TikTok's head of privacy in Europe, Elaine Fox, said in a statement:
“Based on a demonstrated need to do their job, subject to a series of robust security controls and approval protocols, and by way of methods that are recognized under the GDPR, we allow certain employees within our corporate group located in Brazil, Canada, China, Israel, Japan, Malaysia, Philippines, Singapore, South Korea, and the United States, remote access to TikTok European user data.”
The social media company has had a history of controversy as regulators around the world worry TikTok's parent firm ByteDance might share sensitive information with the Chinese government. The company has assured lawmakers again and again about data privacy, but regulatory bodies have not stopped scrutinizing.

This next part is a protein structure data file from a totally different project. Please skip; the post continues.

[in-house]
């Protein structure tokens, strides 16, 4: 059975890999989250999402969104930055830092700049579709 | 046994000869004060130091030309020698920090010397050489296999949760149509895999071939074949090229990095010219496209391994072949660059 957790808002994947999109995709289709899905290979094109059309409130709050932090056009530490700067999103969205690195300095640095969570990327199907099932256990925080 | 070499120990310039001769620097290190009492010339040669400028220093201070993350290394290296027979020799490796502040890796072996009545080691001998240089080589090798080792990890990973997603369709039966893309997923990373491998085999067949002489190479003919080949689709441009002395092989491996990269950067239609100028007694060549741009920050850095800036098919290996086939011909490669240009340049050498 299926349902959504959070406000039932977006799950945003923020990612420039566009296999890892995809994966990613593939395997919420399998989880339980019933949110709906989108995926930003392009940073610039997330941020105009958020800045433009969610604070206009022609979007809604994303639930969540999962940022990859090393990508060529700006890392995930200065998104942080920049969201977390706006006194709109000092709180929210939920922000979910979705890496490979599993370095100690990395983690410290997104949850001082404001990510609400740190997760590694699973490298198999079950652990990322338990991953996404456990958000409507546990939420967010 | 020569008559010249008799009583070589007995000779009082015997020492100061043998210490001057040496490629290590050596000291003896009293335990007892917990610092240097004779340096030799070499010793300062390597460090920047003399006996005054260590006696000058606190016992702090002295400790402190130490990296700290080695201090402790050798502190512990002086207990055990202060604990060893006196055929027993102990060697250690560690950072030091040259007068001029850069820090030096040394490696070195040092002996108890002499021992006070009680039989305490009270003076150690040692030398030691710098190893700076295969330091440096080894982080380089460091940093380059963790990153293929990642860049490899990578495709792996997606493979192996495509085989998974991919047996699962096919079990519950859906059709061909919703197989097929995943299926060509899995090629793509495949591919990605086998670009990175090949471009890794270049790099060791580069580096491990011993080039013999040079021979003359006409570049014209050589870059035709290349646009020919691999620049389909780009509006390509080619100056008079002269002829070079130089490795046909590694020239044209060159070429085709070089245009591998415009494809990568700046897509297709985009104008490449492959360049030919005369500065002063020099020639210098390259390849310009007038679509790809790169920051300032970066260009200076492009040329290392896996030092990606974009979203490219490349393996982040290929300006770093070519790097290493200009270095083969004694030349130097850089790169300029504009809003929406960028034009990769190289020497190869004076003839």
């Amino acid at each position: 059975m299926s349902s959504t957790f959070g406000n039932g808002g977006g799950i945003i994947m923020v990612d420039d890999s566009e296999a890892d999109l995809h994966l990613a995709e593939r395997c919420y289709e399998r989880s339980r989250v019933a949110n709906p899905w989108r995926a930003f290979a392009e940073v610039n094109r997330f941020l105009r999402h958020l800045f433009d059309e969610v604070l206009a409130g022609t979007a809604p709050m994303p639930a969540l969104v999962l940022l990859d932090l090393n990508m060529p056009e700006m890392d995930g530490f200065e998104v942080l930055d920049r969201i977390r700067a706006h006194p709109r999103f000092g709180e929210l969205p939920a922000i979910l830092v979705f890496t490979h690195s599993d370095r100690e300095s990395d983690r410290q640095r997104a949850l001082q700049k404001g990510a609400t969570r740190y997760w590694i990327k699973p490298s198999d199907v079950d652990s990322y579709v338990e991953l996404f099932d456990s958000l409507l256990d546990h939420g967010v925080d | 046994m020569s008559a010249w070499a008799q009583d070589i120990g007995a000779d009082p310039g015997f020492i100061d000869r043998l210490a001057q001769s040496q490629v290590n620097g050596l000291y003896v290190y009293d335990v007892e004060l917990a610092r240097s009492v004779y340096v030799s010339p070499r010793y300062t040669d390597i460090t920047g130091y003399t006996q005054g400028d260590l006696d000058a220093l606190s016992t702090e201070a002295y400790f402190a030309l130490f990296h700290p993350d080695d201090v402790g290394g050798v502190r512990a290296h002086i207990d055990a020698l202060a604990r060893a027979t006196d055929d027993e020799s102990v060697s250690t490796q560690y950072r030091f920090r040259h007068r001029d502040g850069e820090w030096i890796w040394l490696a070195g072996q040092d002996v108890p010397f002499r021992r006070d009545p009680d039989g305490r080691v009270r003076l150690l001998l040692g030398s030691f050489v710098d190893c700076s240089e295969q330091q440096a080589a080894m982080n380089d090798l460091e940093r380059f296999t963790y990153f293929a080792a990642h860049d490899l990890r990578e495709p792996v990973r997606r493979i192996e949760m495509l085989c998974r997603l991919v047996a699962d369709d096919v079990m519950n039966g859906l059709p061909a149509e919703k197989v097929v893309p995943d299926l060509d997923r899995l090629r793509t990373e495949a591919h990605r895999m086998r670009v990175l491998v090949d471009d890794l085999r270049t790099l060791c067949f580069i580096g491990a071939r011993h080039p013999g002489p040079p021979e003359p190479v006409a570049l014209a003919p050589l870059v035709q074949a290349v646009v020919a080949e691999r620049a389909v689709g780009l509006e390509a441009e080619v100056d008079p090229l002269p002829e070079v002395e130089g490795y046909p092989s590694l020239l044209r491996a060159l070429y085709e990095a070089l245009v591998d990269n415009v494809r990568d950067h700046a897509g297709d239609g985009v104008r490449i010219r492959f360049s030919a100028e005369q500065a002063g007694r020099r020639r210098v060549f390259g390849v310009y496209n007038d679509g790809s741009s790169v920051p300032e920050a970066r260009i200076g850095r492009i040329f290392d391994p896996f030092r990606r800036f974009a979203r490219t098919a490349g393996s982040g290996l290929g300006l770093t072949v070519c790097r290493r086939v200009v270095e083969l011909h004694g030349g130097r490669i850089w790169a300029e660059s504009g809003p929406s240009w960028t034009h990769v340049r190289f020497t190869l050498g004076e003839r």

Last week, a top official at the Federal Communications Commissions (FCC) said that TikTok should be banned in the US. He believes there isn't "a world in which you could come up with sufficient protection on the data that you could have sufficient confidence that it's not finding its way back into the hands of the [Chinese Communist Party]."
TikTok is the world's fastest growing social media app, and has been downloaded over 4 billion times. Since its launch in 2017 it has made over $6.2bn revenue with in-app spending, according to analytics company Sensor Tower.